"Loving a Rebel: The Preacher's Daughters (Glory, Montana Book 1)" by Linda Ford: Book review by TMDG Reviews
Flora is as rebellious as her adopted parents can handle, always dressing like a boy and riding off alone. She was bound to find trouble. A nefarious man follows her one day, and she gets lost in an incoming snowstorm, trying to lose him. Fortunately, she finds shelter. Unfortunately, spending two nights in a single man's cabin can lead to one ending - happy or not - her preacher father will insist they marry. Flora refuses to marry unless it's for love. Kade is a patient man willing to woo her into marriage. This is a sweet story, and I was glad that there was an alternative to a shotgun-wedding. For a while, I worried Flora would be too stubborn for any of it. Their dialogue through the beginning of the book kept me on the fence whether I would finish the book or not, but I'm glad I stuck it out. Their connection blossomed, and I found the innocent love refreshing. I enjoyed how each helped the other overcome something from their pasts. Some discrepancies gave me pause, but in the end, I overlooked them. The character that seemed phony was the villain. Even though the narration was mild, his personality seemed too cartoonish to be dangerous.
I would read another book in this series.
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'Tate: The Montana Marshalls - An Inspirational Romantic Suspense Family Series' by Susan May Warren: Book review by TMDG Reviews
'KNOX: The Montana Marshalls - An Inspirational Romantic Suspense Family Series' by Susan May Warren: Book review by TMDG Reviews
In THE PERFECT WIFE (A Jessie Hunt Psychological Suspense Thriller—Book One), Criminal profiler-in-training Jessie Hunt is sure she's finally put the darkness of her childhood behind her. She and her husband, Kyle, just moved from a cramped downtown Los Angeles apartment into a Westport Beach mansion. Kyle's promotion has them swimming in money. And Jessie is on the verge of getting her Master's degree in forensic psychology, the last step in her dream of becoming a criminal profiler.
But soon after their arrival, Jessie begins to notice a series of strange developments. The neighbors—and their au pairs—all seem to be hiding secrets. The mysterious yacht club Kyle is desperate to join is rife with cheating spouses, and with troubling rules of its own. And the notorious serial killer being held at the psychiatric hospital where Jessie is completing her degree seems to know more about her life than is normal—or safe.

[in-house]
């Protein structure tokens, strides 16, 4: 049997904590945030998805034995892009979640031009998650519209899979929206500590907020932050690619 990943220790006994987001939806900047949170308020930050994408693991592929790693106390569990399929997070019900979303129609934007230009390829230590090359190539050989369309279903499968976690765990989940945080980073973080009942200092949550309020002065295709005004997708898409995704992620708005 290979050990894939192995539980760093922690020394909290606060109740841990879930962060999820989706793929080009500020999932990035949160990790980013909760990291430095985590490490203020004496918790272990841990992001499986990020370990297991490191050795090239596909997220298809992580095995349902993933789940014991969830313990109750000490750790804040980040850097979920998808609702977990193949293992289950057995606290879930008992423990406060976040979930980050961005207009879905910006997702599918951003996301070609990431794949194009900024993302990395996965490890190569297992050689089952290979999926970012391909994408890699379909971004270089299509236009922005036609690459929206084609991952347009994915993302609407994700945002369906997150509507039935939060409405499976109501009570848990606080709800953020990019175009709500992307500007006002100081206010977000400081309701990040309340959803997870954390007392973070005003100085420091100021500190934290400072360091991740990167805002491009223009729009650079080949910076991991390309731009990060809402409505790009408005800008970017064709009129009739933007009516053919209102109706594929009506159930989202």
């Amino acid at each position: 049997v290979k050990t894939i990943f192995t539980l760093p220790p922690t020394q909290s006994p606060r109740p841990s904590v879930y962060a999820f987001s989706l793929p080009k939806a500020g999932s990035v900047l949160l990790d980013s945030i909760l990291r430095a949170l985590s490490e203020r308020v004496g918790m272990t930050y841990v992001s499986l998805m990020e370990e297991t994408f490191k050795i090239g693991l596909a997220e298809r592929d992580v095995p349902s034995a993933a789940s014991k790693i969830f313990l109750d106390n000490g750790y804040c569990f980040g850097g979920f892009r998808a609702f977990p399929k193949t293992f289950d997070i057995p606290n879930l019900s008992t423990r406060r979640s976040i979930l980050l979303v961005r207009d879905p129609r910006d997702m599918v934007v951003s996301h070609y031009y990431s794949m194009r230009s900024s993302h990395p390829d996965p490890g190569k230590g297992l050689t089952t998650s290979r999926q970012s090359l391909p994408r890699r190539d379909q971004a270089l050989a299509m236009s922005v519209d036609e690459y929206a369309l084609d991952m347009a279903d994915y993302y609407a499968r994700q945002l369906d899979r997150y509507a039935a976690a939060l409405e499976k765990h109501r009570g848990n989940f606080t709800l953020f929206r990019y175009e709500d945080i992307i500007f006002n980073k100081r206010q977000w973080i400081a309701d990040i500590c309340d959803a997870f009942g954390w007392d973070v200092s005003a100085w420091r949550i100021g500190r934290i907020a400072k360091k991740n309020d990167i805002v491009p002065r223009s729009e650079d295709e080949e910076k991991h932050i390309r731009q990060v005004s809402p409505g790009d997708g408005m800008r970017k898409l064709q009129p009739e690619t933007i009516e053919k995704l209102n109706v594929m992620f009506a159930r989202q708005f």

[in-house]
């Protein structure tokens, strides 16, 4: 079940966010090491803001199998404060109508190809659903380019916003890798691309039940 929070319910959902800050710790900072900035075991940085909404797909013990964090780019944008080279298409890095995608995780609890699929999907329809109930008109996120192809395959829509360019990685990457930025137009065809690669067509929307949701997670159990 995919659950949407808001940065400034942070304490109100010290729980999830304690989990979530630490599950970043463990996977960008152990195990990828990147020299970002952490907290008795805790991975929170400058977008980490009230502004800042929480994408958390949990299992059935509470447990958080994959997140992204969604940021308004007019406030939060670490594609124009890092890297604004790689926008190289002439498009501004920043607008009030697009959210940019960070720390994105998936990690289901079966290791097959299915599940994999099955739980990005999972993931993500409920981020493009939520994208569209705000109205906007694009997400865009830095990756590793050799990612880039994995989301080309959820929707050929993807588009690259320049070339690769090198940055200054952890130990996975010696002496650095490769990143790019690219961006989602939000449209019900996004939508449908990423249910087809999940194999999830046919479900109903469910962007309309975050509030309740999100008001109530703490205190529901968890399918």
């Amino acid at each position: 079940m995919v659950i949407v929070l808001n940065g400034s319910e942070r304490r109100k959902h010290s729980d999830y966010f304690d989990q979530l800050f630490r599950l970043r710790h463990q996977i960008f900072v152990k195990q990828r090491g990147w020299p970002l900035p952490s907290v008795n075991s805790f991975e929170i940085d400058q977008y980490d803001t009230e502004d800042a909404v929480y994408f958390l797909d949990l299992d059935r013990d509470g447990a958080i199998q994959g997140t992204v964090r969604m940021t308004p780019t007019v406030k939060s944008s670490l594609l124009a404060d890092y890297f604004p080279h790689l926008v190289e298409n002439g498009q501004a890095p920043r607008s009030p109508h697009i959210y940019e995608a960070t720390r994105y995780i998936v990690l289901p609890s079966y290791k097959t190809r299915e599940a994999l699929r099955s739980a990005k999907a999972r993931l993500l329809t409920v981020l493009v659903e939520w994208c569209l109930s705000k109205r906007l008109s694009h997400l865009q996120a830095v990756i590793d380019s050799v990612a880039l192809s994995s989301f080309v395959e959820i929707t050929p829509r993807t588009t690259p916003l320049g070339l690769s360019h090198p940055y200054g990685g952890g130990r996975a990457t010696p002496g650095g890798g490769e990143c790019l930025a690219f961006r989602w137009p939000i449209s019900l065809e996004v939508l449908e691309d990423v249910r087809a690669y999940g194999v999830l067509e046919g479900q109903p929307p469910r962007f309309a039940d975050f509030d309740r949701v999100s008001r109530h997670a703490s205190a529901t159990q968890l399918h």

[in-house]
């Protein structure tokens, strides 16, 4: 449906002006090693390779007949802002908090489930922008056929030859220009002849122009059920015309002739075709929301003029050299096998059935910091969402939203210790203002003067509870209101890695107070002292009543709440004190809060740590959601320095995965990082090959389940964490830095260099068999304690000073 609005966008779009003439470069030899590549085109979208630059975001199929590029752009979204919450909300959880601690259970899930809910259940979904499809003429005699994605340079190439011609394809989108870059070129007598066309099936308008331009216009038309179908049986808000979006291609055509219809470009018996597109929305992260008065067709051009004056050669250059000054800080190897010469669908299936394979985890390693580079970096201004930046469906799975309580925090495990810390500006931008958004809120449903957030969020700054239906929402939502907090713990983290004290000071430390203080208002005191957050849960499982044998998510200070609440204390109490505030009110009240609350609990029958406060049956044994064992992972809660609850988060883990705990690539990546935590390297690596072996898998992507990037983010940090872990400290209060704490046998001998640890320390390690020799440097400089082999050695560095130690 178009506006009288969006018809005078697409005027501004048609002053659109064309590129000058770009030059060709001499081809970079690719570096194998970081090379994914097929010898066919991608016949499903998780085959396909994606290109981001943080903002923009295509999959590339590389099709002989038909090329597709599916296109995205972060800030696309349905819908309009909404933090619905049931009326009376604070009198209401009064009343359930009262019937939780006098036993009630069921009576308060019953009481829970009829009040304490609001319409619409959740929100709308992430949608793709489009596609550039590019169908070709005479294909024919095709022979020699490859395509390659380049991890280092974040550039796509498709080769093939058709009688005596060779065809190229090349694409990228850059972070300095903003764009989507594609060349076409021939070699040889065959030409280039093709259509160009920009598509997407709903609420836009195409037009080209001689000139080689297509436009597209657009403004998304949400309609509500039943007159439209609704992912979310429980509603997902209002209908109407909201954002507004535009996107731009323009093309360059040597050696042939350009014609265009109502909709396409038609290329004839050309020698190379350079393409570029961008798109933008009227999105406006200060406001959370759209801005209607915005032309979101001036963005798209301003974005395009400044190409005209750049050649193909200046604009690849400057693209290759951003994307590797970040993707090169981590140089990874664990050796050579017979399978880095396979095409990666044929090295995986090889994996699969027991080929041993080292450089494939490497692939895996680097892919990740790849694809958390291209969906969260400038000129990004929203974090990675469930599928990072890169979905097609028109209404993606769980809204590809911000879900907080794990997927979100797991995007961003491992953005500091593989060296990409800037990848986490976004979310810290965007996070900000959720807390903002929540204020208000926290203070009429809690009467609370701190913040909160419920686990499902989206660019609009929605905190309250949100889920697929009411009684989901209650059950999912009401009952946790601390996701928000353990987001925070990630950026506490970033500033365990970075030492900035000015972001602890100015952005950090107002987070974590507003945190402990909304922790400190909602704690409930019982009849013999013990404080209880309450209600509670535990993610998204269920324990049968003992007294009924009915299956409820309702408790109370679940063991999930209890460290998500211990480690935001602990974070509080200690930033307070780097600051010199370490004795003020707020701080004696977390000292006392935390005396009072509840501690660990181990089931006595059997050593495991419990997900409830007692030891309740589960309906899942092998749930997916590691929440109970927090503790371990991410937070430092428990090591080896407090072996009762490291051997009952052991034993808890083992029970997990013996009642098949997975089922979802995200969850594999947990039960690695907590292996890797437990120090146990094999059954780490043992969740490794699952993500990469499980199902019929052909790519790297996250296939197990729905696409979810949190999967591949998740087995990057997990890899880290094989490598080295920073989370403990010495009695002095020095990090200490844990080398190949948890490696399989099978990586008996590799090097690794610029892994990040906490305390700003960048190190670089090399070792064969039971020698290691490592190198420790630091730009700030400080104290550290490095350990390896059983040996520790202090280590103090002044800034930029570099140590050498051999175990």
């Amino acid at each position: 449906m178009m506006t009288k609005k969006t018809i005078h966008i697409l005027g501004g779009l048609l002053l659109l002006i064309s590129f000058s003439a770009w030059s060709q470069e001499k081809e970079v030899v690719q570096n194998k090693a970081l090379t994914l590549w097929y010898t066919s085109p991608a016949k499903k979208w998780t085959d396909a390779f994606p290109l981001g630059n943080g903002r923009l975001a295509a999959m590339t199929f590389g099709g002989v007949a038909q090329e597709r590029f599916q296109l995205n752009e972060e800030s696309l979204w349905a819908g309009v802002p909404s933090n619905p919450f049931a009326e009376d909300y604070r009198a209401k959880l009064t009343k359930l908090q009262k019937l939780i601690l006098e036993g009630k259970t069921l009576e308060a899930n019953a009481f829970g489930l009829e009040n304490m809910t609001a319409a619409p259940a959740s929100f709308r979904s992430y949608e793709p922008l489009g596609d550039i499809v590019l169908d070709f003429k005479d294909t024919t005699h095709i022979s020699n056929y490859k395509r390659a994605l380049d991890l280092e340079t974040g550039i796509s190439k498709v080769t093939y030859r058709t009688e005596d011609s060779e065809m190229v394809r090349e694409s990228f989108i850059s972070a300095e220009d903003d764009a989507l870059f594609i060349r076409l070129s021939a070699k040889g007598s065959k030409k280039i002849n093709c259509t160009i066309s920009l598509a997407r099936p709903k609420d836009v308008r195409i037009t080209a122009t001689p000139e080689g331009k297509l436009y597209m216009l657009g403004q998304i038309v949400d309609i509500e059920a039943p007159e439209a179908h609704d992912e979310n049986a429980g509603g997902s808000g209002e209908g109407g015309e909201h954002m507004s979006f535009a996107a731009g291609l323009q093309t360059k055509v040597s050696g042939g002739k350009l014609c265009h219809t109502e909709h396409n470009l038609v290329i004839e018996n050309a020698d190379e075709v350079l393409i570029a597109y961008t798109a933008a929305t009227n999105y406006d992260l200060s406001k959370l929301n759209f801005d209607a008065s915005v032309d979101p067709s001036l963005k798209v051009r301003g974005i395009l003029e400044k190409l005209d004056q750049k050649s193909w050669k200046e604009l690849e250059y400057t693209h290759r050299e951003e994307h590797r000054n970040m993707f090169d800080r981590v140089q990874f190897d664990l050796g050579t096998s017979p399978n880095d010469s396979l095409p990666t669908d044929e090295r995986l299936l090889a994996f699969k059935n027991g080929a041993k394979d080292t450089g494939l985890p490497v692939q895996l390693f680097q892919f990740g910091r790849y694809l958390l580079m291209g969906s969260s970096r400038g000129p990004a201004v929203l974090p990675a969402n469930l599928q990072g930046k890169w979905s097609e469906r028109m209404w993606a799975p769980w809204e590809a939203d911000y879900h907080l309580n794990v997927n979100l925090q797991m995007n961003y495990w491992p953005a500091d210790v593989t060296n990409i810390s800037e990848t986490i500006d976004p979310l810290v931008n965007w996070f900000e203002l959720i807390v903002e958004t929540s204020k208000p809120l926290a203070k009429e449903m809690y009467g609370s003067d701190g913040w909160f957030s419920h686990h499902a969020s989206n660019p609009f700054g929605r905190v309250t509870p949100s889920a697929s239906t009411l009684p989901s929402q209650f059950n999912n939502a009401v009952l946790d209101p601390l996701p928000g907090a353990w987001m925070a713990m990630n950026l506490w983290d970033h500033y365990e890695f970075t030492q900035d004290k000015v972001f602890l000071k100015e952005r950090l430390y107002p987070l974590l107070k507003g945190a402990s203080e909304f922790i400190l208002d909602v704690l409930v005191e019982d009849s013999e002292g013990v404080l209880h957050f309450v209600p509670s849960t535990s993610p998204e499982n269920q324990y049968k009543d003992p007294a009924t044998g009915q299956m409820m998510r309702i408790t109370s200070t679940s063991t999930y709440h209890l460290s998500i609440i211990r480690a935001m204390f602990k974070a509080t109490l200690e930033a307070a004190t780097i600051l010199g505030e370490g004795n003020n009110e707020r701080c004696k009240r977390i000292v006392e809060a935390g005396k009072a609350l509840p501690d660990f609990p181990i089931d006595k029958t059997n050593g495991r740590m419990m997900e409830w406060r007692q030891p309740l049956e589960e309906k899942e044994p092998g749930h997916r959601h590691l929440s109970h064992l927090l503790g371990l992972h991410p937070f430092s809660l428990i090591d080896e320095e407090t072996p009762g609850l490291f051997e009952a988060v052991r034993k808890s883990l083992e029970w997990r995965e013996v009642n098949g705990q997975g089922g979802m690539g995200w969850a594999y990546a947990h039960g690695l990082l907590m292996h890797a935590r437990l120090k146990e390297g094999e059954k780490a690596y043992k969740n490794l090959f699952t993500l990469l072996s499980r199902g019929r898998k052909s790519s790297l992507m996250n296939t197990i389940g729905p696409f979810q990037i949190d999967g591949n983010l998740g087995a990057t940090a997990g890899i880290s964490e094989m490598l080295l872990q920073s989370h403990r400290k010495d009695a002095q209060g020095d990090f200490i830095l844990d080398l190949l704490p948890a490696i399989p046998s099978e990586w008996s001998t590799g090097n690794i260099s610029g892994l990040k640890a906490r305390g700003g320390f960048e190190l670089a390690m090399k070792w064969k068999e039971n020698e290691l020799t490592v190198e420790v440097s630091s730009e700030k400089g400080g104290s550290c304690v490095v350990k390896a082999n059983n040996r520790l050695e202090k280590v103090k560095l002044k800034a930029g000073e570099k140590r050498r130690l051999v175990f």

As her world starts to unravel, Jessie begins to question everything around her—including her own sanity. Has she truly uncovered a disturbing conspiracy buried within a sunny, wealthy Southern California beach town? Does the mass murderer she's studying really somehow know the origin of her private nightmares?
Or has her tortured past finally come back to claim her?
I have read a few books by this author and enjoyed them. This story grabbed me initially, set me up to believe what the author wanted me to think- Charlie was bad. I didn't like the constant sexual scenes, claiming they were so in love after only a couple of weeks, planning to move in together after a month. Charlie's outrageously jealous, nearly criminal, and definitely unbalanced actions brushed under the rug because he loved her. But these acts were forgiven as "not that bad" at the end of the book. No- those behaviors were definitely warning signs. Not normal. Not to be ignored or explained away. I liked some of the plot twists, but in the end, there were too many, and I don't feel the villain was foreshadowed enough to make it acceptable. There were two people I could have accepted as the bad guy. Neither of them turned out to be it. I didn't guess who it was, which is usually a plus, but only when after revealed, I can say, "Oh yeah, now I can see it lined up all along, building towards the truth." The author told things in the final pages to explain why that person was the criminal mastermind, but better clues sprinkled throughout the book would have made a more significant impression.
I thought I'd like this book based on the description, and as I started reading it. However, I quickly grew annoyed with the main character's, Ashe's constant assignment of the 'wise-ass' characteristic- self-proclaimed, and by everyone that interacted with him. Yes, he's so witty. Let's move on. The mystery of Tinsley's disappearance could have proved thrilling, but there were too many details of people, clothing, food, and settings. I prefer more action and less description. I enjoyed the banter between his and his love interest, though I found it difficult to believe she'd keep going out on a limb for him to help in his investigation whenever he asked - she was practically at his beck and call. The two subplots about a bully he encountered in his youth and the abusive priest's disturbing abduction didn't make sense. I didn't think they were necessary to the story, and there was no connection made by the author as to relevance to the plot. I kept thinking a thread would appear to weave it together, but no, it didn't.